WHEN on song and in full flight, Gregor Townsend’s Scotland side can be both hugely entertaining and effective. They play fast and loose and are not afraid to innovate. However, after three defeats on the bounce in this year’s Six Nations – two at home and one away to a poor French side – it is hard to escape the feeling that, far too often, they are a nice team to watch and a nice team to play against.
Refereeing decisions, defensive lapses and lack of accuracy have all been cited as reasons for the team’s lack of success in this campaign since that opening day victory over Italy, but that feels a bit like scratching around the edge of the problem. Fundamentally, Scotland haven’t been able to really impose themselves on the opposition in any of the three defeats, and have been left relying on a flash of inspiration or a stroke of luck to get over the line.
Scotland must now regroup to go again next Saturday, away to England, at a venue where they have not won since 1983 and where they were on the painful end of a 61-21 drubbing on their last visit two years ago. With so many of their most dangerous and experienced outside backs unavailable due to injury – Stuart Hogg, Tommy Seymour, Blair Kinghorn and Huw Jones – it is an extraordinarily tough ask, but chief playmaker Finn Russell has insisted that there will be no switch away from the team’s tally-ho philosophy as they look to break out of their current slump.
“No, we just keep playing the same – the attacking, fast rugby that we’re trying to play,” he replied, when asked if he might need to adopt a more pragmatic approach at Twickenham. “At times against Wales we created a lot of chances, we created edge attacks, three-on-twos or four-on-threes, and we just need to get better at executing those down in the finish zone … getting that killer instinct that we need to win games at this level.
“I’m not going to change the way I’m playing with a few boys coming in who can fill the spots and play, slightly differently, but as well as the boys we’ve had. I’m not going to change anything. We’re still looking to play an attacking game of rugby.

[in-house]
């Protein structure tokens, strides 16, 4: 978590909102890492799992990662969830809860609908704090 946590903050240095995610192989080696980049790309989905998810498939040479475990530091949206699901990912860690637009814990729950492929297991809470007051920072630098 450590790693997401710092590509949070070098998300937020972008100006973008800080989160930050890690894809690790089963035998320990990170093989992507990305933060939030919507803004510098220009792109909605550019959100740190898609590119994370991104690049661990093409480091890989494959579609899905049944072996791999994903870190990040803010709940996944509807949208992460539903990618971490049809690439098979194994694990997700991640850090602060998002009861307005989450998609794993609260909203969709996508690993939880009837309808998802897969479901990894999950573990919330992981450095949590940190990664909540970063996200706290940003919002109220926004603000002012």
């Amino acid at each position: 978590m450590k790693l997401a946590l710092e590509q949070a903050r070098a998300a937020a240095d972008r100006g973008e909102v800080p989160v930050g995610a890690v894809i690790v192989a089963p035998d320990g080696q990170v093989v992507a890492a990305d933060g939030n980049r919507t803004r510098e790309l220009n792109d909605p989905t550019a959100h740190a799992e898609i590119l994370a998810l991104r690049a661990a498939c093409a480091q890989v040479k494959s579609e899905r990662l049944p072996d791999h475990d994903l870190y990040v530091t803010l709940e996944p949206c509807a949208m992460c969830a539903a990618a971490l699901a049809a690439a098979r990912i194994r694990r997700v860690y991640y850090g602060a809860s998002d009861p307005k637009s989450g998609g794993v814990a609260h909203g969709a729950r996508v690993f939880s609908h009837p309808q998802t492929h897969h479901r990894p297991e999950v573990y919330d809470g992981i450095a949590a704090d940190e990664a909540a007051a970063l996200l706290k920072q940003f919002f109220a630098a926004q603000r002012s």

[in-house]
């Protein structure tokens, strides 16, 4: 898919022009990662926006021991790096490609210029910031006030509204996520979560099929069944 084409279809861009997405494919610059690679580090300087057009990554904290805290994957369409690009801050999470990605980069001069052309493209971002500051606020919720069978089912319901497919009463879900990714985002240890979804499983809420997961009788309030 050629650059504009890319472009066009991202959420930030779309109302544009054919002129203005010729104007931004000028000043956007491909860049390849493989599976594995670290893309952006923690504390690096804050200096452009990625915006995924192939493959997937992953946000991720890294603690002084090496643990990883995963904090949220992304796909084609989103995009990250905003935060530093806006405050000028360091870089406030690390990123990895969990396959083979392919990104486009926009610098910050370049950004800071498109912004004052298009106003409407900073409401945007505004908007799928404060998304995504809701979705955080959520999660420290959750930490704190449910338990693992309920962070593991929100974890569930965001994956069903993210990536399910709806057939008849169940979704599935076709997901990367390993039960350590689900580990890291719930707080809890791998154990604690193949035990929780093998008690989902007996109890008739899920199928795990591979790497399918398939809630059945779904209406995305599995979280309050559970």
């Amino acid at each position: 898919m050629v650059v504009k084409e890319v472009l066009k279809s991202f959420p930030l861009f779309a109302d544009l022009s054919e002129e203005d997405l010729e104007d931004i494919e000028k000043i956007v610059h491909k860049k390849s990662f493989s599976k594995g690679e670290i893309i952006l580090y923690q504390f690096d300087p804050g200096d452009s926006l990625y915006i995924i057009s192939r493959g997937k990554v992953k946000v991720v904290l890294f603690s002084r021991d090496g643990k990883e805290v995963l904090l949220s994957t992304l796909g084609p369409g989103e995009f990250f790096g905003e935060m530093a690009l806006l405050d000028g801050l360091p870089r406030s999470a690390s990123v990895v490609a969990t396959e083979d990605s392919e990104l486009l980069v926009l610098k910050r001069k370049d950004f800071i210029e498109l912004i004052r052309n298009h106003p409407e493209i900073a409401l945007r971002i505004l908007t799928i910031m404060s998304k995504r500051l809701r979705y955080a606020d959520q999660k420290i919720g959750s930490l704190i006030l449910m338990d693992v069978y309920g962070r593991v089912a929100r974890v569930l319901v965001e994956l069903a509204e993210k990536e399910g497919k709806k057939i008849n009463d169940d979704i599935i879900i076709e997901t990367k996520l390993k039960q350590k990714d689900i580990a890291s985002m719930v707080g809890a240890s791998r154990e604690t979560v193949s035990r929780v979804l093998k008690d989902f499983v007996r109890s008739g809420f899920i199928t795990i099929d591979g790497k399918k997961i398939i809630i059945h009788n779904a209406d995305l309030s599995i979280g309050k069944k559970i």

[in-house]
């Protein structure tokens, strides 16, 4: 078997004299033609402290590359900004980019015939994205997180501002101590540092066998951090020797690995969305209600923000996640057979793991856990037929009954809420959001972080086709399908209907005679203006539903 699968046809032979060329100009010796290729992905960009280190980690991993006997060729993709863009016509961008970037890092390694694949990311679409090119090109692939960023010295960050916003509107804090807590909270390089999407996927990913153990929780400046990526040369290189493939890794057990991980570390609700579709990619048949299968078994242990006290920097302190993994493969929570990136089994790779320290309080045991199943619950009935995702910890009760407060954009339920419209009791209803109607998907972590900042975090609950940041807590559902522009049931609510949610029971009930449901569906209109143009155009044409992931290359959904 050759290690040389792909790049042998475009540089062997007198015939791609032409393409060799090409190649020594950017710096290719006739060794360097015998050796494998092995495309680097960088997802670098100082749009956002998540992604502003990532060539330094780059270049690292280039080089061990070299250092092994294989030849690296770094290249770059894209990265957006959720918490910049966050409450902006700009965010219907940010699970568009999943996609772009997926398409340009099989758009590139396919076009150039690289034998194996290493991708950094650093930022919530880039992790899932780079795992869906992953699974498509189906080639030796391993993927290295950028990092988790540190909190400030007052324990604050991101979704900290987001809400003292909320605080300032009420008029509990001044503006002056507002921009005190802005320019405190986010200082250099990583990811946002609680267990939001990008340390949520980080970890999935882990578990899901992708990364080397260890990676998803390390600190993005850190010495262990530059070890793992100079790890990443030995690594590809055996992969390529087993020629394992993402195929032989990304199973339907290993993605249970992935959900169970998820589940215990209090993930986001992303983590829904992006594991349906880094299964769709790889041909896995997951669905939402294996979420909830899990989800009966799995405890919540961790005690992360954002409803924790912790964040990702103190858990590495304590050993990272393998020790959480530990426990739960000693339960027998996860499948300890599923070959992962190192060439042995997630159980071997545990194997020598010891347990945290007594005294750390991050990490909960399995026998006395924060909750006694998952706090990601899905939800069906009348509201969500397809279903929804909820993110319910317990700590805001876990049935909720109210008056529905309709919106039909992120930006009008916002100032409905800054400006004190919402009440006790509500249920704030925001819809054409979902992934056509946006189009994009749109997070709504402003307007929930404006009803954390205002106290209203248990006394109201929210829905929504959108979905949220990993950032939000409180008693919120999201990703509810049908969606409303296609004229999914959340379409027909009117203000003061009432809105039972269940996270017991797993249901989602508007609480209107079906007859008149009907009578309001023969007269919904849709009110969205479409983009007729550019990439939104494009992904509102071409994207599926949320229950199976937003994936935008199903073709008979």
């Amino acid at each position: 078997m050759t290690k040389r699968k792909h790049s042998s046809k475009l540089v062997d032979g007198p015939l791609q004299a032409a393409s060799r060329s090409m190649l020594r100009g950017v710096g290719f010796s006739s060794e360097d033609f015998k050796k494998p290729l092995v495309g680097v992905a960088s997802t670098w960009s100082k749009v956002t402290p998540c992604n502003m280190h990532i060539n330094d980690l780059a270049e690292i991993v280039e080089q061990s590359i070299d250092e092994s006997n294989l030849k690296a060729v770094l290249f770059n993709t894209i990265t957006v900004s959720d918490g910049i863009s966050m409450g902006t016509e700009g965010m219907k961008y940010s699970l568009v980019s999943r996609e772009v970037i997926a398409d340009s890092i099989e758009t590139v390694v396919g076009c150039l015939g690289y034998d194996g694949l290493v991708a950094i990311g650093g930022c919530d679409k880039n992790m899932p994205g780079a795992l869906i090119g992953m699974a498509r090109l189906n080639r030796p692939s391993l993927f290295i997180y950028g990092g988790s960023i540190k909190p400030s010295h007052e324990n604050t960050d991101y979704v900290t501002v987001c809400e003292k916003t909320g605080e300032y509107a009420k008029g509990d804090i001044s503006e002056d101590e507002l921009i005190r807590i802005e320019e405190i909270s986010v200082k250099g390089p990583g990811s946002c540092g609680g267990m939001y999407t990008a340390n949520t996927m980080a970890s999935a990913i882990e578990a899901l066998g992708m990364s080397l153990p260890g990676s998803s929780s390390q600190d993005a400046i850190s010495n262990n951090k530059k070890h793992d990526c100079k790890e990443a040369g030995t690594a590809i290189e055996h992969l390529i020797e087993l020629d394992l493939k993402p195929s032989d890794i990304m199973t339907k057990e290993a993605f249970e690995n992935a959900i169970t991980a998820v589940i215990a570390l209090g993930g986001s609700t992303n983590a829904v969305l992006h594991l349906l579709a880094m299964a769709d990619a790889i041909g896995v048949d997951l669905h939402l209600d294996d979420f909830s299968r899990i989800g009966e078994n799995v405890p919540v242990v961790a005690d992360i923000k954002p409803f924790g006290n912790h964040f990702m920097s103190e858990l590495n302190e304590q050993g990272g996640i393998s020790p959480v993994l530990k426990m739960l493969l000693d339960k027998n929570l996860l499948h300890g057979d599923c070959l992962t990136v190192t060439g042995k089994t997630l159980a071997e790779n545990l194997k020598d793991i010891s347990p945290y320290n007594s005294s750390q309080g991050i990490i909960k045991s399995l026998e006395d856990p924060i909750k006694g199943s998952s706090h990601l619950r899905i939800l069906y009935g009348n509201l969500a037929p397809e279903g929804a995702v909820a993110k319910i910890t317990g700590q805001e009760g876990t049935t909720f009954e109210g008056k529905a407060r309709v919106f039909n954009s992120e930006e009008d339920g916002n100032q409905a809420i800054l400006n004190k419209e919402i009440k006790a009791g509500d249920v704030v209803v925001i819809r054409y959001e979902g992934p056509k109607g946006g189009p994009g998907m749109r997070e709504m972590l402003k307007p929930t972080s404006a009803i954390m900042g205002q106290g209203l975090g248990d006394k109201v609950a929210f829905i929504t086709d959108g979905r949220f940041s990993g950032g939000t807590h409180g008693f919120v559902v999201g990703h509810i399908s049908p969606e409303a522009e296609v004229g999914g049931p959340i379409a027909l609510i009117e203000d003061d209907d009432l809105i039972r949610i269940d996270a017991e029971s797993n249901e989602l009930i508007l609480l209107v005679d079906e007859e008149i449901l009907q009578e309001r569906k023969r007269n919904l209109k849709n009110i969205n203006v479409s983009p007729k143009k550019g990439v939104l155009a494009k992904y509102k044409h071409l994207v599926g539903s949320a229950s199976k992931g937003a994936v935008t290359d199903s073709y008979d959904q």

“If we get as much pressure and territory and possession [as we did on Saturday], then we need to get more points,” he continued. “Our conversion rate when we’re in the 22 will need to go up. Looking at the [Wales] game, we had three or four penalties in their 22 in a short period. We could look back and say: ‘If we took three points there it would be a different game’ – but we were going for the win.
The problem with positive spin
For many, frustration at how things have gone recently was exacerbated in the aftermath of the Wales defeat by the Scotland squad’s determination to accentuate the positives both in the post-match press briefings and on social media. You can’t help feeling that their opponents would not have been so quick to trot out phrases such as ‘amazing experience’ if they had lost. But Russell insisted that this shouldn’t be mistaken as an ambivalence towards defeat.
“I think we were maybe a bit more positive because of the way we played in the second half [against Wales],” he said. “The second half was better than the first, but we are disappointed, and we know we need to win these games when we get close.
“We need to be hard on ourselves at the right times, look at the negatives and look where we need to get better and be honest with each other. That comes from the coaches and the players, because going into the World Cup we will be looking at this Six Nations and November Tests for how we can improve.
“In sport, it’s not always going to be happy and pats on the back. So, we’re not making a massive deal of the negatives, as if it’s the end of the world, but we are making sure they get picked up and we know that we do need to get better.
“At this level it’s about results. We’ve not got them in this Six Nations although we have played some good rugby. We’ve not been as good as we maybe could be.
“We need to stay positive for the week building up. At the same time, we know we have to turn pressure and opportunities into wins. We can’t keep getting close and being happy with that. We need to start turning these games.”